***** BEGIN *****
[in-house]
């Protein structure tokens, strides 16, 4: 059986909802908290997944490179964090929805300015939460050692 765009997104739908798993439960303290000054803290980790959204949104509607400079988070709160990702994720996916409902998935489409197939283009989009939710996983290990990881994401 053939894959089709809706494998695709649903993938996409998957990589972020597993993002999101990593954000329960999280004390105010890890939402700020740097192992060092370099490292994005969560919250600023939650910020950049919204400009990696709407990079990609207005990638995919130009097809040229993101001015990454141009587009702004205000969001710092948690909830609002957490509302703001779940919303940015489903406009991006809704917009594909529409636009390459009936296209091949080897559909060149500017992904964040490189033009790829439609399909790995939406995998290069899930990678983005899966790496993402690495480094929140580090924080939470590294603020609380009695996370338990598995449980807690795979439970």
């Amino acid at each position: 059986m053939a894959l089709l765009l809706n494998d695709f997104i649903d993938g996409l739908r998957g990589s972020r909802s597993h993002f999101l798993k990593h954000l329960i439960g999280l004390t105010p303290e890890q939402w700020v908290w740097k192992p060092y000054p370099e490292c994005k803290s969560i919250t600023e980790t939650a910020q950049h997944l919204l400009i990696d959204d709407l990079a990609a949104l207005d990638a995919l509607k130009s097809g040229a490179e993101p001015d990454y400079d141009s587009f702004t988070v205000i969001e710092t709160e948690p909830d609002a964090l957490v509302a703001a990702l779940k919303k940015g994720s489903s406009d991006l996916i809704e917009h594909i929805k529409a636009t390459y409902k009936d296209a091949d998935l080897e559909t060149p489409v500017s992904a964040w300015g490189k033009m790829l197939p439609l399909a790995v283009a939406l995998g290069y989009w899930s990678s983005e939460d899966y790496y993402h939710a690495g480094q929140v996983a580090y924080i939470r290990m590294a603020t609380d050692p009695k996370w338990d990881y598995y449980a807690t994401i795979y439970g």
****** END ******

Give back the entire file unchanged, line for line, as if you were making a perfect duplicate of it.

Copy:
[in-house]
């Protein structure tokens, strides 16, 4: 059986909802908290997944490179964090929805300015939460050692 765009997104739908798993439960303290000054803290980790959204949104509607400079988070709160990702994720996916409902998935489409197939283009989009939710996983290990990881994401 053939894959089709809706494998695709649903993938996409998957990589972020597993993002999101990593954000329960999280004390105010890890939402700020740097192992060092370099490292994005969560919250600023939650910020950049919204400009990696709407990079990609207005990638995919130009097809040229993101001015990454141009587009702004205000969001710092948690909830609002957490509302703001779940919303940015489903406009991006809704917009594909529409636009390459009936296209091949080897559909060149500017992904964040490189033009790829439609399909790995939406995998290069899930990678983005899966790496993402690495480094929140580090924080939470590294603020609380009695996370338990598995449980807690795979439970």
């Amino acid at each position: 059986m053939a894959l089709l765009l809706n494998d695709f997104i649903d993938g996409l739908r998957g990589s972020r909802s597993h993002f999101l798993k990593h954000l329960i439960g999280l004390t105010p303290e890890q939402w700020v908290w740097k192992p060092y000054p370099e490292c994005k803290s969560i919250t600023e980790t939650a910020q950049h997944l919204l400009i990696d959204d709407l990079a990609a949104l207005d990638a995919l509607k130009s097809g040229a490179e993101p001015d990454y400079d141009s587009f702004t988070v205000i969001e710092t709160e948690p909830d609002a964090l957490v509302a703001a990702l779940k919303k940015g994720s489903s406009d991006l996916i809704e917009h594909i929805k529409a636009t390459y409902k009936d296209a091949d998935l080897e559909t060149p489409v500017s992904a964040w300015g490189k033009m790829l197939p439609l399909a790995v283009a939406l995998g290069y989009w899930s990678s983005e939460d899966y790496y993402h939710a690495g480094q929140v996983a580090y924080i939470r290990m590294a603020t609380d050692p009695k996370w338990d990881y598995y449980a807690t994401i795979y439970g």